Sunday, June 3, 2012

Chicago native Haroula Rose releases new EP, working on next full-length record


Chicago native Haroula Rose writes songs for every season.

Rose, who grew up in the Chicago suburb of Lincolnwood and now lives in Los Angeles, will release a new EP, "So Easy," on June 4. Even if you're not that familiar with Rose, you probably know her songs, as they have appeared in such TV shows as "How I Met Your Mother," "Being Human" and "American Horror Story."

I had the chance to talk to Rose,, about the new CD and her other projects.

Q - It's great talking to you again. Your new EP, "So Easy," is coming out on June 4, just in time for warm weather listening. I understand the EP was inspired by the spring and summer months.

Yes, well I wanted to push myself to have more variety in terms of arrangements and complexity within the five songs on this EP so there would be a range.

And it's always nice to have some upbeat summery songs as well as some mellow ones that can take you into autumn too.


Q - How did you go about choosing the songs for this EP? How did you get the idea to record "Wichita Lineman" as a spoken word piece?

I love that song and those lyrics and chord changes are subtle and complex at the same time, so I wanted to explore that.  

"Only Friends" is a rare B side from Francoise Hardy, whom I have always adored. They are love songs in one way or another - love good and love gone songs.

Q - I understand you plan to release your second full-length album later this year. Does the EP hint at what the new album will be like? What goals do you have for the new album?

The new album will hopefully be released later this year, yes.  

It may have to be early in 2013, but I am truly hoping I get it done this year as well. It really depends on scheduling some things.

It is the first time I am making an album that has theme/concept woven throughout, so that is exciting for me.  I can talk about it more when it's ready to come out.

Q - Sheldon Gomberg, who has worked with the likes of Rickie Lee Jones, Lucinda Williams, and Jackson Browne, recorded most of the EP. What do you think he brought to the project?

Sheldon is so warm and kind and totally hilarious. It was a lot of fun working with him and his whole crew of people.  

They made me feel very at home at comfortable. He also has a lovely studio with great equipment and sound, and a lot of experience with tons of artists.  

So it was a very positive experience, since we were friends beforehand, and hey, we are still friends afterward! That's a good sign, right?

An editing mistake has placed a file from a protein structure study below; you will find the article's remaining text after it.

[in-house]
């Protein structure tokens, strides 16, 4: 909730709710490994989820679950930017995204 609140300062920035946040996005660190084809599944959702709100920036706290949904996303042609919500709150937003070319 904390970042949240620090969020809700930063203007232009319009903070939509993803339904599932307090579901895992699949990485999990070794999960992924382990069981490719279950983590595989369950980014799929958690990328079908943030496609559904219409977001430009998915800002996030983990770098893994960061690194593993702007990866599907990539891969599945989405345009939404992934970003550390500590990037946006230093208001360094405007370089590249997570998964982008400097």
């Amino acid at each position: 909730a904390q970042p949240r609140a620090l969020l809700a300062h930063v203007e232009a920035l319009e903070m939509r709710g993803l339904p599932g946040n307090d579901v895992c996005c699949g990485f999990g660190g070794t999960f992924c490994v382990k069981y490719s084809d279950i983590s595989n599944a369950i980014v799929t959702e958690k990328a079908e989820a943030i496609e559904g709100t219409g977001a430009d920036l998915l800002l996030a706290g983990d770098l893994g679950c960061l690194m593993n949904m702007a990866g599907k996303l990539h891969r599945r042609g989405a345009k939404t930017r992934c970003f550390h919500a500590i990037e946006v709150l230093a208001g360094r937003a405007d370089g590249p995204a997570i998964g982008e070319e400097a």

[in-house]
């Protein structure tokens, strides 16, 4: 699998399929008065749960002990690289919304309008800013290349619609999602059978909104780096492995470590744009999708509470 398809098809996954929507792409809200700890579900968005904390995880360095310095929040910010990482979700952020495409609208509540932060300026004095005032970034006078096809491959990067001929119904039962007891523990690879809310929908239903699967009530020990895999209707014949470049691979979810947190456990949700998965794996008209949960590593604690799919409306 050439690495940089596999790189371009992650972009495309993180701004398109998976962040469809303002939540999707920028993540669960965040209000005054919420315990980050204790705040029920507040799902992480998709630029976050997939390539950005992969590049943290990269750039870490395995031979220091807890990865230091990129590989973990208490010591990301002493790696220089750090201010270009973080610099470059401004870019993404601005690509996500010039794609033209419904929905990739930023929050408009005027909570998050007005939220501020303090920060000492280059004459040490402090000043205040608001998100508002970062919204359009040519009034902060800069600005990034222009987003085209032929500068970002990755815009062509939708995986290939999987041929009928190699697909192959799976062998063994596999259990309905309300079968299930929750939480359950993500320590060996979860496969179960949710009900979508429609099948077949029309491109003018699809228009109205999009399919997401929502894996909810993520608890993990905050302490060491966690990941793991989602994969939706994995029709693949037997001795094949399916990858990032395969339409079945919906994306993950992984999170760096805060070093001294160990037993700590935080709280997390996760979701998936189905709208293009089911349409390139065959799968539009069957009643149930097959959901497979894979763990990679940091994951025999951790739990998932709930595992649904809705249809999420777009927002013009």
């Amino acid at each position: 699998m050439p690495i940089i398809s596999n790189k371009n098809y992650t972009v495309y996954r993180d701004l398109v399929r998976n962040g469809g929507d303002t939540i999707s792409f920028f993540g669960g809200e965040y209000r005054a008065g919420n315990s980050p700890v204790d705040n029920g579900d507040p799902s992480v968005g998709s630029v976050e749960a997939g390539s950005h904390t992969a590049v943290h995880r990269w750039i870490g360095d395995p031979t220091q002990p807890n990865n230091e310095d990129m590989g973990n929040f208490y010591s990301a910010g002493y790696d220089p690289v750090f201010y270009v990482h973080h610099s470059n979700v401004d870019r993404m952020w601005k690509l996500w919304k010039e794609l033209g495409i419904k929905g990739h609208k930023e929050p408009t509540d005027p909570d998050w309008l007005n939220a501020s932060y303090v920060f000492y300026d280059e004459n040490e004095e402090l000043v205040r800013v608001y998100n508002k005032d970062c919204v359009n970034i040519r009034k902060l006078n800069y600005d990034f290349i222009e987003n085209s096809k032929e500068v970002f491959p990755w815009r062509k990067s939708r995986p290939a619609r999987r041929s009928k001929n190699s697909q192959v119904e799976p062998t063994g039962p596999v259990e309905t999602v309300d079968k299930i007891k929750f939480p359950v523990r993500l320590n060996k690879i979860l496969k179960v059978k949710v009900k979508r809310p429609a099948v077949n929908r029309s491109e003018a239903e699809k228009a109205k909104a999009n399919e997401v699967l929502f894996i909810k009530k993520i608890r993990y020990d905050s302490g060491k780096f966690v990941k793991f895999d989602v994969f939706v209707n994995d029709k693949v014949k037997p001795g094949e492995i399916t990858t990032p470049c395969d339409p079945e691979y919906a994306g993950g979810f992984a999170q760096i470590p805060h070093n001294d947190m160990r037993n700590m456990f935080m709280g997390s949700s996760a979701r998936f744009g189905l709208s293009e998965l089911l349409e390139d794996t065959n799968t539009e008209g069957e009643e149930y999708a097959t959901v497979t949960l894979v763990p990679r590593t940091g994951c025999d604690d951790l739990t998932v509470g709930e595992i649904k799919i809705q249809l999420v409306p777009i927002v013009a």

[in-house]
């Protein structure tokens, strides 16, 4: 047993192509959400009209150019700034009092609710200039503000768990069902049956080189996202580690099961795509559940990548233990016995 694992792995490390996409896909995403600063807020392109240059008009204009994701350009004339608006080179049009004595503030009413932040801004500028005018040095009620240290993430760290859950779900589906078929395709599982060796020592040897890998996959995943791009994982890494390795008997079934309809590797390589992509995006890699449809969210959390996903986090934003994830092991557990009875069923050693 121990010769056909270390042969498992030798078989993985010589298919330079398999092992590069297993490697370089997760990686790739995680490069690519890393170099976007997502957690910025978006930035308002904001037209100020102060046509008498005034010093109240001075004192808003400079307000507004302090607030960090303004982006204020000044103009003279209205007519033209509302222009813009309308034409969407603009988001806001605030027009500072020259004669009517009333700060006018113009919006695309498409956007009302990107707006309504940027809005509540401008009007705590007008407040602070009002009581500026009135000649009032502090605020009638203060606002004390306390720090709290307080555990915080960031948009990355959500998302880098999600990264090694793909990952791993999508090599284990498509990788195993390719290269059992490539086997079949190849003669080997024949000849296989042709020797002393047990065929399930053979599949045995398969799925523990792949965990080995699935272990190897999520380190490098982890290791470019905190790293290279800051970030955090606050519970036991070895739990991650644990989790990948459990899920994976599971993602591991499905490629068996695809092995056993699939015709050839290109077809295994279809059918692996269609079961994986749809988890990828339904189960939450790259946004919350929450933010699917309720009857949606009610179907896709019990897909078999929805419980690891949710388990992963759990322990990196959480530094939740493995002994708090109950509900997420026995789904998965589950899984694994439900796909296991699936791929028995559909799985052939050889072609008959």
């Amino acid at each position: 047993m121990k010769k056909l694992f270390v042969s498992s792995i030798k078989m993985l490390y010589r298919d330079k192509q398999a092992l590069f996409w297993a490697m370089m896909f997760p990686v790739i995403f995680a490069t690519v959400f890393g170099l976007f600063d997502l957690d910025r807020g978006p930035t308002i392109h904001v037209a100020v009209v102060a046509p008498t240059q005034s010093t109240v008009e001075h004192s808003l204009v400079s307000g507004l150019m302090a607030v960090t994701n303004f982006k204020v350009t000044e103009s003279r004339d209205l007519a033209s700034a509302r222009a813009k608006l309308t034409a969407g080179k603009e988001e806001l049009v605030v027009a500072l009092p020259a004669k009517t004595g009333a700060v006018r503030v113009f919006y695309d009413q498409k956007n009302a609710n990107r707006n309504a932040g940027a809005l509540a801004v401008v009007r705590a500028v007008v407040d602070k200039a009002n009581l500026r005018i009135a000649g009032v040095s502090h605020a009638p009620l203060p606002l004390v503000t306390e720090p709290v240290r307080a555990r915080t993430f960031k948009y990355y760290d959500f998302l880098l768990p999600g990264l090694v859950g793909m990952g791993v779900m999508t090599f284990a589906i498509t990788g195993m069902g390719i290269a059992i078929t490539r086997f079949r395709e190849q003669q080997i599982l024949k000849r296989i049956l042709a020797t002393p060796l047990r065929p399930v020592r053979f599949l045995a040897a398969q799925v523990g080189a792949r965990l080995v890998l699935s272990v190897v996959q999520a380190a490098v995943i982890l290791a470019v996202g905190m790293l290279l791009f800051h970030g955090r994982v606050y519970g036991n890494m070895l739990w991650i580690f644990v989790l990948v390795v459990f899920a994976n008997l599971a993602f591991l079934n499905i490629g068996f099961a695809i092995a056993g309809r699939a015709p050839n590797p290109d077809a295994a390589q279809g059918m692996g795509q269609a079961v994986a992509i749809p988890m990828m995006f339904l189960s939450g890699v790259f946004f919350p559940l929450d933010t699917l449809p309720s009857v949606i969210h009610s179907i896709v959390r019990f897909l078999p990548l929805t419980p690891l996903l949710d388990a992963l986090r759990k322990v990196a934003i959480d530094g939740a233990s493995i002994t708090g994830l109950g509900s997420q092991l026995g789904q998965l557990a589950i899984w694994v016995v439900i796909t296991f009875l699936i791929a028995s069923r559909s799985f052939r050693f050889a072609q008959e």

Q - You said in a recent interview that you think the best thing you ever bought was a 1929 Martin Parlor guitar. Explain.

Well, I do believe in spirits. I have seen and felt some things in my life that are not of this dimension.  

And I swear that guitar has some kind of energy in it. People have offered all kinds of things and amounts of money to buy it from me, but I won't sell it because it has a certain energy that is really unique and it just sounds really unique.  

Has a life of its own, I suppose. I mean it's passed through many hands at this point.

Q - You recently performed at SXSW. How was that experience? Will you be touring a lot this year and when can we expect you coming back to the Chicago area?
SXSW is always overwhelming on every level. It's hard, but also fun and doesn't seem worth it at the time but then it always is later on when I look back.

I performed a lot and it's crazy down there with so many people. But I love Austin no matter what and it's nice to have a reason to go back there.  

I will be back in Chicago for shows in the early fall.
Q - Last year when you were in Chicago, you played at Schubas for the first time. You had told me that it was always a dream of yours to play Schubas. Did the experience live up to the dream?

Well, I have seen so many people I admire play there and it always sounds great so yes, it did.  

I think the bigger dream of mine in terms of Chicago venues was always the Old Town School of Folk, so that is my real dream and hopefully that happens this year!

Q - Your songs have been used in a number of TV shows. Does it ever surprise you to see one of your songs being used in a certain show? Do you think your songs are getting out to a wider audience in the process?

I love when it happens because it's nice when you can hear a song express something outside of the context in which it was written; like the more specific it is the more it can actually be applied to all kinds of situations and that mystery is pretty cool.  

It also helps with broadening audiences for sure. That is always nice; I get sweet messages from people all over the world saying that they heard a song because of a show and that it helps them get through something or whatever and those are unquantifiable moments that make all the challenges worthwhile.

Q - I understand that you are working on a short film. What is it about?

It's about a relationship between two family members. It's evolving, so I will be able to talk about it more soon.

Q - I know you have made short films in the past. Do you see yourself getting more into film projects?